“Your chart says you are here because of a trauma?” the technician asks.
She is thin, with shoulder-length, dark-brown hair. The glow from the computer screen gives her the aura of an angel. I am hesitant to answer and I look towards my sister.
“Yes,” my sister says, “Her boyfriend assaulted her. She was knocked unconscious and is having stomach cramps. The ER doctor told her to get an ultrasound to find out the status of the baby.”
I turn towards the technician waiting for the look – the one that I have seen in so many others that says, “What the hell were you doing with a guy like that? Are you stupid?” – but it never comes.
“I am sorry you had to go through that,” she says, smiling warmly.
I am trying so hard not to cry, to seem like I am tough and can handle this. My sister is sitting to the right of the bed. She is beautiful with her makeup on and her curly red hair piled high on her head and so professional in her business clothes. I can tell she is tired though – maybe of me. I am pale, eyes swollen and red, with unkempt, dirty-blond hair.
“It’s ready now,” the technician says, “This is going to be cold.”
I wince at the coldness as she places the wand deep inside me moving around searching for life. I look at the monitor and can see nothing but lifeless, dark silhouettes. Anxiety starts to build once again and my mind races with questions. What am I going to do if this baby is alive? What am I going to do if this baby is dead? What am I going to do? What am I going to do? What am I going to do?
My thoughts are stopped short when something catches my eye.
“See this,” the technician says pointing towards the monitor.
I force my eyes to focus and I can see the fluttering of a tiny butterfly’s translucent wings. Tears form warm rivers down the center of my cheeks. I cannot hold them back anymore. I am awestruck. There, deep within me, is life; something I thought had died a long time ago. I squeeze my eyes shut, afraid I might be mistaken. When I open them again, though, I can see it more clearly: a baby butterfly, surrounded in a halo of white light, alive and protected in its liquid cocoon. Nothing can harm it. Not even me.
Only a month and a half has passed and I am in a new town, with a new job, and a brand new chance at life. Two weeks after the assault, I received a phone call about a job I had applied for nearly six months before. It required a move to a small college town two hours away, but I quickly found a new place to live.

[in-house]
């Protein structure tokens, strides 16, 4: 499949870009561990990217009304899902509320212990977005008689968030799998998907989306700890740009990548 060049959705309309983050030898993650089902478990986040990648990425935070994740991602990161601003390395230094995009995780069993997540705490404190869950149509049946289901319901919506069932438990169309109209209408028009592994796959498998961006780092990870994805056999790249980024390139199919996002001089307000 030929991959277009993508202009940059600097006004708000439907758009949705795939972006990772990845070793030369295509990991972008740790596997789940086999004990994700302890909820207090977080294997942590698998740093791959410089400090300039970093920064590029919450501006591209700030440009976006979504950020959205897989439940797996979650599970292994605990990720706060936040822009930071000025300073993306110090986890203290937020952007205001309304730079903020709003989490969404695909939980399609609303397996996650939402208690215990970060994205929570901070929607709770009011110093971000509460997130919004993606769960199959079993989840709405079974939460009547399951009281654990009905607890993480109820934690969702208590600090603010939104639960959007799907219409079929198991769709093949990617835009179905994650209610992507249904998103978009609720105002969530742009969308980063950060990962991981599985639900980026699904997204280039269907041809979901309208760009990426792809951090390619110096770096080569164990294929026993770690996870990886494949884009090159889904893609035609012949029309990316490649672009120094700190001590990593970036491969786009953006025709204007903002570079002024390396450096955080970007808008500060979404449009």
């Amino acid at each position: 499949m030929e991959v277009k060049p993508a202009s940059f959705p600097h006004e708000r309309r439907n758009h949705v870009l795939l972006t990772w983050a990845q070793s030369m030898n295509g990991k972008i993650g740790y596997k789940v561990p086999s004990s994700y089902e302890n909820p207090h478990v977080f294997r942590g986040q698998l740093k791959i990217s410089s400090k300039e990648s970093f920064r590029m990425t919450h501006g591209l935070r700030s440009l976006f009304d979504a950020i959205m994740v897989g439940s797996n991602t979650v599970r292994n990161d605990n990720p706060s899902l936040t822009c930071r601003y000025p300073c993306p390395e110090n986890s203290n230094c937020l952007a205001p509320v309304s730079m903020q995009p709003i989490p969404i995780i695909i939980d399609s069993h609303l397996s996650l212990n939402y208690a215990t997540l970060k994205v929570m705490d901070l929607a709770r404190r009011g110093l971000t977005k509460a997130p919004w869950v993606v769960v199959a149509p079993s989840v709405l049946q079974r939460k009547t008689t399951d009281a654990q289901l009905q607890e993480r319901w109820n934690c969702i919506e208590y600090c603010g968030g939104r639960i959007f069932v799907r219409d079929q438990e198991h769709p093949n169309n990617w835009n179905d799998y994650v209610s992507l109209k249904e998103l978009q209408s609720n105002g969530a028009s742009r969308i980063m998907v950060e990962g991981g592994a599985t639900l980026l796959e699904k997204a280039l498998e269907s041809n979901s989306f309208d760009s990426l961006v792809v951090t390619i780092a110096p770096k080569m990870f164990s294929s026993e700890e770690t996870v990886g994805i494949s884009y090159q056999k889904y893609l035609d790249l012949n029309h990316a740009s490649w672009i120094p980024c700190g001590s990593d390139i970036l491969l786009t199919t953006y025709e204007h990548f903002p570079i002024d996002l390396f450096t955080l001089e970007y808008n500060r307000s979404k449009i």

“How was school today?” I ask Matthew as I reach over my increasing belly to place the soft tortillas on the dining room table in our new home. The walls are a soothing beige color. The hardwood floors cool on my swollen feet. The unfamiliarity of this place makes me feel safe.
“It was alright” he says, but I know the move has not been easy for him. I smile as he turns his head and looks up at me. I place my hand on his back as I reach over to set down the sour cream.
Sleep comes quick and deep these days. The move, the new job, and the new home have fallen into place effortlessly, my seemingly endless streak of bad luck transforming into something wonderful. I am even starting to entertain the idea that there is something beyond me coaxing these things into place.
My due date is still several months away, but I want to make sure that I have everything in order. I call Human Resources at my new job, explain what I need, and after collecting my information, the woman puts me on hold.
“Sarah, I am sorry, but according to our records you will not qualify for leave under the Family Medical Leave Act.” She informs me that I must be employed here for twelve months to qualify. Once my leave extends past the two-week vacation time I have accrued, I will be let go. She also tells me that my health insurance will be canceled at the end of the two-week period.
I am stunned, speechless.